Remember thatexcellent judicial conference scheduled for Maui in August? The one with sport fishing, golf, yoga, surfing lessons, tennis and Zumba?
Better sign up now. It could be the last great one in paradise.
Bowing to demands from the ranking Republicans on the Senate Judiciary and Budget committees, Sens. Charles Grassley (Iowa) and Jeff Sessions (Ala.), the U.S. Court of Appeals for the 9th Circuit announced Friday that it would postpone its 2013 conference in California to 2014. (Maui’s still on, however.)
The move “responds to the current budget constraints facing the federal judiciary and the federal government in general,” according to the announcement.
The most obvious concern about Maui, aside from the idea of having a million-dollar conference in an island paradise, would be sending some 150 of the circuit’s district and appellate judges from eight Western states — plus an equal number of employees and government lawyers — to Hawaii rather than have Hawaii’s five judges fly to the mainland. (More than half of the circuit’s judges are in California.)
“An encouraging sign,” Grassley said Monday of the judges’ move, but not good enough. There’s no indication that this year’s conference is going to be scaled back or that future conference expenses will be kept down. The senators still want Maui canceled or scaled back. (Uh-oh — there goes the Zumba.)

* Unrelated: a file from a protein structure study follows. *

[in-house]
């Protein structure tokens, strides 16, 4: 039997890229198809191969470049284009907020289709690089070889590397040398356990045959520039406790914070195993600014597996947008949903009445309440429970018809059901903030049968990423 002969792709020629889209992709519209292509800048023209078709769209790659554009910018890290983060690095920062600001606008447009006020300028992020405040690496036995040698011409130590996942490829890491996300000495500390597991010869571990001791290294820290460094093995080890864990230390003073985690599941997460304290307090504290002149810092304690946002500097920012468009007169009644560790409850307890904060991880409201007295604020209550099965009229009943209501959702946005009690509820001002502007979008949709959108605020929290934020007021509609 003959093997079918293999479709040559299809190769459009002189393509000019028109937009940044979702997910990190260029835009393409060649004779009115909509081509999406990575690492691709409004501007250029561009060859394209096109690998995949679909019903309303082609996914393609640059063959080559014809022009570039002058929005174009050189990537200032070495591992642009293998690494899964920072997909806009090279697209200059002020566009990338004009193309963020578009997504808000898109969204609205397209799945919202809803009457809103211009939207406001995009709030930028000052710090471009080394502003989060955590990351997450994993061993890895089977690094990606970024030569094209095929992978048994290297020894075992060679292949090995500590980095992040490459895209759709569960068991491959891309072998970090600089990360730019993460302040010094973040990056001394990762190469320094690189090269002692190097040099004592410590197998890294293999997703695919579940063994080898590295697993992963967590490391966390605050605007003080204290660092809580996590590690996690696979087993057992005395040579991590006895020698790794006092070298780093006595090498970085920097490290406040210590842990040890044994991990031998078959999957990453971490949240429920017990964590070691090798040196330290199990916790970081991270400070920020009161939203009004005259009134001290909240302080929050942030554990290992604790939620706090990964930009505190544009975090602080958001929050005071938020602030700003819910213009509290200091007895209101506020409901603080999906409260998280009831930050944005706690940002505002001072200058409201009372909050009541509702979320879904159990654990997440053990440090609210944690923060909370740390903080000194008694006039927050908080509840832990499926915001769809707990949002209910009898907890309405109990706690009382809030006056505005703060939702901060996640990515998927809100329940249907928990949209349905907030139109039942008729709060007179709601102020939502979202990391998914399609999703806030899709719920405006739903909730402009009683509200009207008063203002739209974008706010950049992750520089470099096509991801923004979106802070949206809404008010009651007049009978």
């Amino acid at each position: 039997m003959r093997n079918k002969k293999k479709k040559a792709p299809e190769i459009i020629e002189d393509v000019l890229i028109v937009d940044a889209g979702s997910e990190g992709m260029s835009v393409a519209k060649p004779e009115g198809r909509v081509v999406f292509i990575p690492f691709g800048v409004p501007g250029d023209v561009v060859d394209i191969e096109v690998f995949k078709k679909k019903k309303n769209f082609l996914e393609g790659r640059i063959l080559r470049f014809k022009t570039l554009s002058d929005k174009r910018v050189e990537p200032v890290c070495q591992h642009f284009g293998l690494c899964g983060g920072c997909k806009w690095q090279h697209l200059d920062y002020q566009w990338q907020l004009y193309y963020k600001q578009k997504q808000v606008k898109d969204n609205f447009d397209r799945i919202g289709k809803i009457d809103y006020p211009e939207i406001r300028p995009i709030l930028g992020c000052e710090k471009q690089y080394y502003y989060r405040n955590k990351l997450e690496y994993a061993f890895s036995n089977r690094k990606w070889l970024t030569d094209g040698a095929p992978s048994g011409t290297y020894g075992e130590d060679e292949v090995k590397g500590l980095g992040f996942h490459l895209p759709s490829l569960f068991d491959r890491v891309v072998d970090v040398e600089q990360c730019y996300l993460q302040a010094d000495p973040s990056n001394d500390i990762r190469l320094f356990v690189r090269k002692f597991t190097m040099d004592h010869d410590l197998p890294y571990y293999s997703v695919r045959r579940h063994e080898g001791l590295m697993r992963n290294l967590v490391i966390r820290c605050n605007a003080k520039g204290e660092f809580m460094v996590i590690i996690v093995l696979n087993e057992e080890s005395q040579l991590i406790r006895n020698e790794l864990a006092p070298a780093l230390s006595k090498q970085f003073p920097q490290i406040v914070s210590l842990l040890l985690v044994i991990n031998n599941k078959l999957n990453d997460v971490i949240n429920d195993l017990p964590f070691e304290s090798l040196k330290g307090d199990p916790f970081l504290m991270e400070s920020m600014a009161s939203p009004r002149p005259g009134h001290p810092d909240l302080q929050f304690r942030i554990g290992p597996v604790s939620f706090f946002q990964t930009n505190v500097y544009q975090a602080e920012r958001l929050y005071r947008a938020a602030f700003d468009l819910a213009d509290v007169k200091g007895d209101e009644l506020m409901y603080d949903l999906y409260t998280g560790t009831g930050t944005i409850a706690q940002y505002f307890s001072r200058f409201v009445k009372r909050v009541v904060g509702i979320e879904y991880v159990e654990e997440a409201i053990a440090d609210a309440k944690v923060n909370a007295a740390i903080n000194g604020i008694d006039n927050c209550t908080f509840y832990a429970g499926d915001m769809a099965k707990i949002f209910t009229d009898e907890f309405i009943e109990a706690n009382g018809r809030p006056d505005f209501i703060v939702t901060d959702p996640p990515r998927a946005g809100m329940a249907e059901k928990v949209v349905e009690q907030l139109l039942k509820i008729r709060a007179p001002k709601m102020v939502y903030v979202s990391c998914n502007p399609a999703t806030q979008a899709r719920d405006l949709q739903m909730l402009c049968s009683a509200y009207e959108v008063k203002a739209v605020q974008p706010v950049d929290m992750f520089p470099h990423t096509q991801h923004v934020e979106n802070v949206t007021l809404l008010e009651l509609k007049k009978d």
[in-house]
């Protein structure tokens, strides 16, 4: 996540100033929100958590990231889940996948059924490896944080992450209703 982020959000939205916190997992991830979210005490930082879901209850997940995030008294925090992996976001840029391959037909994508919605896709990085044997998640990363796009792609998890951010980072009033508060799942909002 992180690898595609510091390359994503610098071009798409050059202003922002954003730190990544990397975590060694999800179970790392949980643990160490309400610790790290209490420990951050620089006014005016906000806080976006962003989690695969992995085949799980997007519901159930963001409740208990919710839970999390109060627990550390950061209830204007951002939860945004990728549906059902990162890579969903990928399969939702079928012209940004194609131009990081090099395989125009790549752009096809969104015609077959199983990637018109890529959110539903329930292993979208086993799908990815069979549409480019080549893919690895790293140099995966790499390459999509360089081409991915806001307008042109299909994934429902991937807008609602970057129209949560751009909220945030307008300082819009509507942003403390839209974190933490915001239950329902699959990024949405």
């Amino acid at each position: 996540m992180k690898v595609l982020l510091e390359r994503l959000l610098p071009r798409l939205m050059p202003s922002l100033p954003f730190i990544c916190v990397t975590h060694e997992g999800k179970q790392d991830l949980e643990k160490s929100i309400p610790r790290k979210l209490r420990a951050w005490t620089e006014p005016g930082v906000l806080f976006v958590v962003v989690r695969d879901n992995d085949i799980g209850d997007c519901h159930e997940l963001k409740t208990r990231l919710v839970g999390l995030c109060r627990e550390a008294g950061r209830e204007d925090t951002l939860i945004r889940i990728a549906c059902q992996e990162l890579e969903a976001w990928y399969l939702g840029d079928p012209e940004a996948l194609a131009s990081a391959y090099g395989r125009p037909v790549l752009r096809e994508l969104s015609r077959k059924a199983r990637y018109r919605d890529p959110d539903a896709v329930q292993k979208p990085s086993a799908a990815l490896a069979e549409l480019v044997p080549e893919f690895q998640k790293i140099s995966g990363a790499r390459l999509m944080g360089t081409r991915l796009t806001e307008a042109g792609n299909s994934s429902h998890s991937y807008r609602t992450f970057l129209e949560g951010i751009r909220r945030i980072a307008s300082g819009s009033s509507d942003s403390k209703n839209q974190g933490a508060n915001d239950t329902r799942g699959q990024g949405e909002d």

Well, if you can’t go to Maui, the 2014 conference is at the Hyatt Regency in Monterey — not quite Maui, but hardly the Toledo Motel 6.
If tourists are finding post-Bastille Day Paris a little dull, they might want to drop by Tuesday’s meeting of the United Nations Educational, Scientific and Cultural Organization. The international body is expected to thoroughly embarrass itself and finally award a controversial prize funded by dictator Teodoro Obiang Nguema of Equatorial Guinea, whose résumé includes judicial corruption, detaining of citizens and pilfering millions from his country’s coffers.
Loop Fans might recall the long-standing saga over the Obiang prize: Earlier this year, UNESCO voted to remove his name from the prize, making it more likely it would be awarded — despite the objections of the United States and other Western nations, which argue that a “life sciences” prize funded by such an unsavory fellow would be an embarrassment.
Sen. Patrick Leahy (D-Vt.), who has long questioned where the $3 million Obiang is providing to fund the prize is coming from, says the name’s irrelevant. “Whatever name this prize is given, it only serves to tarnish UNESCO’s image,” he said in a statement Monday.
Obiang is slated to attend the award ceremony Tuesday in Paris, although the New York Times reports that he might not be able to be there, as he’s dealing with his son’s mounting legal troubles. Teodorin Nguema Obiang, Equatorial Guinea’s “vice president,” was the subject of a French court’s arrest warrant on Friday “after he refused to be interviewed by magistrates about allegations of money laundering and embezzlement, claiming diplomatic immunity,” the Times reports.
Next: The Bashar al-Assad Human Rights Award?
With Emily Heil